Take Action: Save Wyoming’s Wolves
In Wyoming’s wolf hunt last year — the first since gray wolves lost Endangered Species Act protections there — 76 wolves were killed. This year’s hunt was extended to be a month longer than the first, and the quota of wolves that can be killed is higher, too.1,2
The Threat to Wolves in Wyoming
Ever since Wyoming regained management of its wolves, it’s legal to shoot these amazing animals on sight for any reason in 85% of the state.4
The state sets a seasonal limit on how many wolves can be killed in the area around Yellowstone and Bridger-Teton National Forest — but this year’s quota is higher than last year’s, and Wyoming’s ultimate goal is to reduce its wolf population by half.5
Wyoming’s track record on wolves is downright alarming. In 2012, 67 wolves were killed, and then nearly that many again the next year — prompting a federal judge to put a halt to the hunts.6
Since that ruling was overturned, Wyoming has taken up wolf killing again with gusto. Last year’s number of dead wolves outpaced the totals that lead to the hunting ban in the first place. This isn’t wolf management — it’s reckless slaughter.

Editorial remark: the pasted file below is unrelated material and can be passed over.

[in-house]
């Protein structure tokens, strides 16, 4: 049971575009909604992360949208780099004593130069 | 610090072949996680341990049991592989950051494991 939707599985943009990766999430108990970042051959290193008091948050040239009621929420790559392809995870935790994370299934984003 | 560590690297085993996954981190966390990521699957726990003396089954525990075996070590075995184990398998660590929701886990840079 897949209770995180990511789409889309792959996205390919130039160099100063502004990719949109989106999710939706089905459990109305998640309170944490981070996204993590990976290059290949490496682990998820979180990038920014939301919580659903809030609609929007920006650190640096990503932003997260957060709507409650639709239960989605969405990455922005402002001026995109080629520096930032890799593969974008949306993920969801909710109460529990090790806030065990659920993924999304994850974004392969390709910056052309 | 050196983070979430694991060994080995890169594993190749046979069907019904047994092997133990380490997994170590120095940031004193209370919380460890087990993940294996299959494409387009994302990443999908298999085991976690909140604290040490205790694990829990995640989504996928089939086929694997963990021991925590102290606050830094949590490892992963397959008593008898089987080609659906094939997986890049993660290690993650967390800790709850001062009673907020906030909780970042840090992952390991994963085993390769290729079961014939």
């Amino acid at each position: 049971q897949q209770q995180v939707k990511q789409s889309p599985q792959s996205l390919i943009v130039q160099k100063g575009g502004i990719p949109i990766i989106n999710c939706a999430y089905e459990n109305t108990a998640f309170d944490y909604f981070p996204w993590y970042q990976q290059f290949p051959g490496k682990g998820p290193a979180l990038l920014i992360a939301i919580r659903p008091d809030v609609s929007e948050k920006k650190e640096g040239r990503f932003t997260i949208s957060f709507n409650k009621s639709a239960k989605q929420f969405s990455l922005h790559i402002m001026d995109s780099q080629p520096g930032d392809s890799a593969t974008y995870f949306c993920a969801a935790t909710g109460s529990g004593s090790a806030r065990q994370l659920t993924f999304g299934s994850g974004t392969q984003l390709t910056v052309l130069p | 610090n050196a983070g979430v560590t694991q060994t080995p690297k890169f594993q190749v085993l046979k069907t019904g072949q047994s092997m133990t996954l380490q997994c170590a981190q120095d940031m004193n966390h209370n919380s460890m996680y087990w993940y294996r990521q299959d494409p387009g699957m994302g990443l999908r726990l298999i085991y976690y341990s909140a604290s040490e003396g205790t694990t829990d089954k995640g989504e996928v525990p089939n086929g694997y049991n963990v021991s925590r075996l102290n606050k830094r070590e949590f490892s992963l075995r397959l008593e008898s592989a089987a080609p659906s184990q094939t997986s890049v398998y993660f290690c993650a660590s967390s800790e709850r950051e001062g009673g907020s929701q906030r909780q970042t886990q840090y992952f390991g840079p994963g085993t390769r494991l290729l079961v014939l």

How You Can Help
When we speak up together for wolves, we know we can win. Just last spring, Environmental Action members successfully helped save Endangered Species Act protections for gray wolves in the upper Midwest by building an overwhelming tide of support for wolves that Congress couldn’t ignore.
Whether you live in Wyoming or not, you can make a difference.
1. Bob Moen, “44 Wolves Taken in First Wolf Hunt in Wyoming Since 2013,” Associated Press, January 26, 2018.
2. Mike Koshmrl, “Wolf hunt extended,” Jackson Hole News & Guide, July 11, 2018.
3. “WGFD Wolf Hunter Harvest Summary 2018,” Wyoming Game and Fish Department, December 5, 2018.
4. Christine Peterson, “Wolves can be shot on sight in most of Wyoming after state takes over management,” Casper Star-Tribune, April 25, 2017.
5. John Spina, “Wyoming sets wolf population goal of 160,” Jackson Hole News & Guide, May 24, 2017.
6. Christine Peterson, “Wolves can be shot on sight in most of Wyoming after state takes over management,” Casper Star-Tribune, April 25, 2017.